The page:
Tag Archives: middle class

So tell me more about this economic recovery thing

Forbes magazine, both in paper and on-line, has always struck me as one of the good places for intelligent people to explore economics and investing ideas.  John Mauldin, shown below, has a nice blog piece entitled:  Impossible Things And Our Economic Recovery. This is well worth reading and is presumably the first of a group of pieces he will write on the topic.  I encourage you to read it/them.

I responded with the following comment which may have a delay in being posted or may not appear at all.  Who knows?  I just write these things.  Forbes controls the “publication,” at least on their site.  So here’s the comment:

Well done, John. It’s all true, unfortunately. That so few people understand basic economics and continue to vote for the status quo is sad.

As you say, an increase in GDP depends upon an increase in (working age) population and/or workforce productivity. Back in 1999 Harry Dent’s book The Roaring 2000s Investor described the international demographic and technology trends we could expect to see play out in the 2000s. Country by country, I’d say he did pretty well with it. Dent’s book is now too old to be on the World Future Society’s current book list. Those folks who never read Dent’s book aren’t reading the rest of the WFS’s book list, either. (Here’s where we mumble something about those who do not study history, or the future in this case, are condemned to relive it, or play it out, or mumble mumble mumble…) Dent’s arguments, much like yours, rely on inescapable economic concepts.

The US has “outsourced” most of our manufacturing jobs. Big mistake. The US has created a pink puffy cloud of financial nonsense to spur personal consumption. Big mistake. The political structure of the US has enabled powerful, wealthy individuals to become ever more so. Big mistake. Increasing disparity in wealth translates into increasing political partisanship. Big mistake. The founding fathers are spinning in their graves.

Don’t you wonder what happens when somebody brings a war to our soil? Whoops, they already did that. I meant to pose the question: what happens when we can no longer manufacture anything of value? What happens when we don’t or can’t produce steel or silicon or the basic components of our modern lives? Maybe vertical integration isn’t always the best path for a corporation, but it has a lot of strategic safety for a country. It isn’t likely the US government will try to reverse our decreasing ability to manufacture. We are far along on our way to becoming a farming and service economy. That will not permit us, ultimately, to pay off our consumption debts. And if the rest of the world becomes angry because they believe the US is responsible for economic problems faced everywhere today, what leverage do these other countries have against us? A lot. Financially and production-wise.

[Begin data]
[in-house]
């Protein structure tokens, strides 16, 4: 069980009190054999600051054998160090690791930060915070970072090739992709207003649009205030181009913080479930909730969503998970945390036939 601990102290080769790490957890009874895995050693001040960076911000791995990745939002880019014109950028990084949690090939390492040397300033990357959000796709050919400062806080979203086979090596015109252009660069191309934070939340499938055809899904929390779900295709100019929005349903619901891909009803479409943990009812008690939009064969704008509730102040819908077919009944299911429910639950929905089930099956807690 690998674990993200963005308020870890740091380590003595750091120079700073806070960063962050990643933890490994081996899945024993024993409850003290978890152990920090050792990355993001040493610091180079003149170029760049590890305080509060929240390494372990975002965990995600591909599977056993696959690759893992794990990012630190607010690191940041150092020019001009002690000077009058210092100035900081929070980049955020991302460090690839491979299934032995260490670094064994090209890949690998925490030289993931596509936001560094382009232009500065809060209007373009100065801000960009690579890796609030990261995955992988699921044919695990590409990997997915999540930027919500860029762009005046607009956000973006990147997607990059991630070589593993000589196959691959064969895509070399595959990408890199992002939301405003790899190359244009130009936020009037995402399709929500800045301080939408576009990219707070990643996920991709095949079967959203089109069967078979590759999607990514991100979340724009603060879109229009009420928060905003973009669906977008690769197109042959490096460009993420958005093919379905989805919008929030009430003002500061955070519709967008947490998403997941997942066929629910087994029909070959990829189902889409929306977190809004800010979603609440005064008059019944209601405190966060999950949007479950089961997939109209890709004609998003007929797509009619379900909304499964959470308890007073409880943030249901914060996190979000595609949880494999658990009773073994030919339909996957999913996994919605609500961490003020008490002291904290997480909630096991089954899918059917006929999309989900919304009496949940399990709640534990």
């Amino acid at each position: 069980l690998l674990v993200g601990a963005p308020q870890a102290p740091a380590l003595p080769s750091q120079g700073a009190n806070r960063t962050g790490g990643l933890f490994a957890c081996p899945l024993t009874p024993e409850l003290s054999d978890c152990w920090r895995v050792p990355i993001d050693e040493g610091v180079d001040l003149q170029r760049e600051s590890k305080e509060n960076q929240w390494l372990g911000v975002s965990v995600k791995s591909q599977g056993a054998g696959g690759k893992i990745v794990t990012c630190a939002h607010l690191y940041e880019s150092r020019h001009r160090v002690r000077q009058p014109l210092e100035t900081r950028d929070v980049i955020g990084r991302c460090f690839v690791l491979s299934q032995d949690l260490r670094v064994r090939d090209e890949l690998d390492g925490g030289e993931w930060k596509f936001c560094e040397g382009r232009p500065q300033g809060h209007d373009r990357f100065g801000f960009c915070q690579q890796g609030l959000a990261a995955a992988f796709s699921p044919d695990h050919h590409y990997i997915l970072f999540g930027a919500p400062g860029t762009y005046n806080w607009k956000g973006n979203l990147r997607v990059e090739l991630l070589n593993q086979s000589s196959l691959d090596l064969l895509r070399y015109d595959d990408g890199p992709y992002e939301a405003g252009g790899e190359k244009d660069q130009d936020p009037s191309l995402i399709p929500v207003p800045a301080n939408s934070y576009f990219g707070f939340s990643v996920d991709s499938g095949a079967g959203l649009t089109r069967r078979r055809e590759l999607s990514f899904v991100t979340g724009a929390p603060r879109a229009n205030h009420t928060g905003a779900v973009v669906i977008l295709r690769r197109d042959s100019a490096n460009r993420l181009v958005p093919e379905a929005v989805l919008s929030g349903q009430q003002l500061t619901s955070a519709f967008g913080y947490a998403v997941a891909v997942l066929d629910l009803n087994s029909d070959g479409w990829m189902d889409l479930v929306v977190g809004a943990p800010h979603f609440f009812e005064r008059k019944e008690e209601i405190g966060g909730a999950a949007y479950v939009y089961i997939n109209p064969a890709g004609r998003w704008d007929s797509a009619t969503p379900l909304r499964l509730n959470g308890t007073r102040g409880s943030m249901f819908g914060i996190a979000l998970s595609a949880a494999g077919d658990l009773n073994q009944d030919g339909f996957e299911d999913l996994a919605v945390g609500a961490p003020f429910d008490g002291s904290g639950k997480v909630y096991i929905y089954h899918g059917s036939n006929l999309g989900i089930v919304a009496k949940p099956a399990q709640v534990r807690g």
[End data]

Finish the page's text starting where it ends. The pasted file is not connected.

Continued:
The US has the benefit of observing economic laboratories around the world. Some have worked better than others. But the results of those lab experiments are not readily visible to the average American. Our media would rather produce cheap junk reality shows. One thing the world laboratory has proven is that universal healthcare is a good economic foundation for a country. But that doesn’t play out well with the power and wealth entrenched in the USA. The US used to have a small wealthy class, a small poor class, and a large middle class.  The middle has been crushed over the last 10 to 20 years. Now .1% of the US population controls some 20% of the country’s wealth. Big mistake.

I love the French. Their food, their wine, their art, their language, their French Revolution. Watching the Enron, Adelphia, Countrywide, etc. stories unfold, who wouldn’t want to see a guillotine factored into the proceedings?

Let’s just say it establishes a threshold beyond which tyranny is unacceptable to a rising middle class. Whoops, the US middle class is not rising and it lacks leadership to establish significant changes. So it goes. The US government reflects the best interests of the wealthiest citizens. Capitalism and democracy have lead to politicians being hired by the wealthy and their corporations in return for the campaign funds that get them elected. Long term big mistake. Looking forward to see if you have any ideas how we can dig ourselves out of this hole!